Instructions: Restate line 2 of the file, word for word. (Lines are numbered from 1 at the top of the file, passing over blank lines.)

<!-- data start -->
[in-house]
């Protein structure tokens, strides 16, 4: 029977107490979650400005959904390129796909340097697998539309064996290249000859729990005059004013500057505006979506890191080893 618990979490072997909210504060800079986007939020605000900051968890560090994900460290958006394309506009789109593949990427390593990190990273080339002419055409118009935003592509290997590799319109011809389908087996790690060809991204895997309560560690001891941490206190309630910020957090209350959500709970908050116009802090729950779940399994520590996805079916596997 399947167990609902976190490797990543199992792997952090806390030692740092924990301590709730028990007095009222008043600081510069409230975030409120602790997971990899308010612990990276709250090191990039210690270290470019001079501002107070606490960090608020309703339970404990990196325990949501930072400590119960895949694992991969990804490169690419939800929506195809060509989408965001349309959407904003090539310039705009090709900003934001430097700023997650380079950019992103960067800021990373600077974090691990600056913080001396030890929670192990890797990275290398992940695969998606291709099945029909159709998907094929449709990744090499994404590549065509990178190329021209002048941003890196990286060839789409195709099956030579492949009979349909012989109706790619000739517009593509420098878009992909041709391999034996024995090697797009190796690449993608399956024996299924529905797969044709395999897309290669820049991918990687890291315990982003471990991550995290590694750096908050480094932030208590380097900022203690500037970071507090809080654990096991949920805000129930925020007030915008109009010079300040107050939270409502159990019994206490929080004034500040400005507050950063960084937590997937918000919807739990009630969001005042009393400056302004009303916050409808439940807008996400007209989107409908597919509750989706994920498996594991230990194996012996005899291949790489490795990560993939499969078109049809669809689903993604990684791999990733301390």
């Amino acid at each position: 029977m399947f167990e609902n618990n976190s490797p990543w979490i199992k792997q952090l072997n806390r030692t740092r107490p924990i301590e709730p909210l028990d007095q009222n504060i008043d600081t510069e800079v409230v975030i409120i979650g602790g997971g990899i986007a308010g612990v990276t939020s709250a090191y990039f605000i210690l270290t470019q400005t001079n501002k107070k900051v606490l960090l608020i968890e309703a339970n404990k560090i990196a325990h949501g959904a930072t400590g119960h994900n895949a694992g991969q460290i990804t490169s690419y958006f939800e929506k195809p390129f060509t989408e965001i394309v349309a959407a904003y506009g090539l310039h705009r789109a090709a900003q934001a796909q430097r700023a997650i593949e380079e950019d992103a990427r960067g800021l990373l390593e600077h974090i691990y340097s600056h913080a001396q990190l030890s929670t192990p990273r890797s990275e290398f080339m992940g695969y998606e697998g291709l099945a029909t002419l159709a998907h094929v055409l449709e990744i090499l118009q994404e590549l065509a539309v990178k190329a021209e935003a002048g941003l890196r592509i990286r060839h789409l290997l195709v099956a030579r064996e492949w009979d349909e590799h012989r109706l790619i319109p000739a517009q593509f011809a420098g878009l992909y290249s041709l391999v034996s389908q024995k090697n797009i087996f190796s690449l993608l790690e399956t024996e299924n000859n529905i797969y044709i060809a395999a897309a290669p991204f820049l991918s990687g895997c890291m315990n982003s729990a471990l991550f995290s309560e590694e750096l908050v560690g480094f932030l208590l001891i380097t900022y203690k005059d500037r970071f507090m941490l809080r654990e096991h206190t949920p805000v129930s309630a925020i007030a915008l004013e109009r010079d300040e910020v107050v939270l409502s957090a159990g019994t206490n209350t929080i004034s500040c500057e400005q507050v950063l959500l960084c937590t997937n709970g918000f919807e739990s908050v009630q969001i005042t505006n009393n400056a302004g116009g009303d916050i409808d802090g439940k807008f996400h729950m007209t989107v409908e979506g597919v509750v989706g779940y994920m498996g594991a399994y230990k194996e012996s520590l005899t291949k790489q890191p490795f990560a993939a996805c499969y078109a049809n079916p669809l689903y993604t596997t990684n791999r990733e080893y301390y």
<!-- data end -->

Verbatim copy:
């Protein structure tokens, strides 16, 4: 029977107490979650400005959904390129796909340097697998539309064996290249000859729990005059004013500057505006979506890191080893 618990979490072997909210504060800079986007939020605000900051968890560090994900460290958006394309506009789109593949990427390593990190990273080339002419055409118009935003592509290997590799319109011809389908087996790690060809991204895997309560560690001891941490206190309630910020957090209350959500709970908050116009802090729950779940399994520590996805079916596997 399947167990609902976190490797990543199992792997952090806390030692740092924990301590709730028990007095009222008043600081510069409230975030409120602790997971990899308010612990990276709250090191990039210690270290470019001079501002107070606490960090608020309703339970404990990196325990949501930072400590119960895949694992991969990804490169690419939800929506195809060509989408965001349309959407904003090539310039705009090709900003934001430097700023997650380079950019992103960067800021990373600077974090691990600056913080001396030890929670192990890797990275290398992940695969998606291709099945029909159709998907094929449709990744090499994404590549065509990178190329021209002048941003890196990286060839789409195709099956030579492949009979349909012989109706790619000739517009593509420098878009992909041709391999034996024995090697797009190796690449993608399956024996299924529905797969044709395999897309290669820049991918990687890291315990982003471990991550995290590694750096908050480094932030208590380097900022203690500037970071507090809080654990096991949920805000129930925020007030915008109009010079300040107050939270409502159990019994206490929080004034500040400005507050950063960084937590997937918000919807739990009630969001005042009393400056302004009303916050409808439940807008996400007209989107409908597919509750989706994920498996594991230990194996012996005899291949790489490795990560993939499969078109049809669809689903993604990684791999990733301390």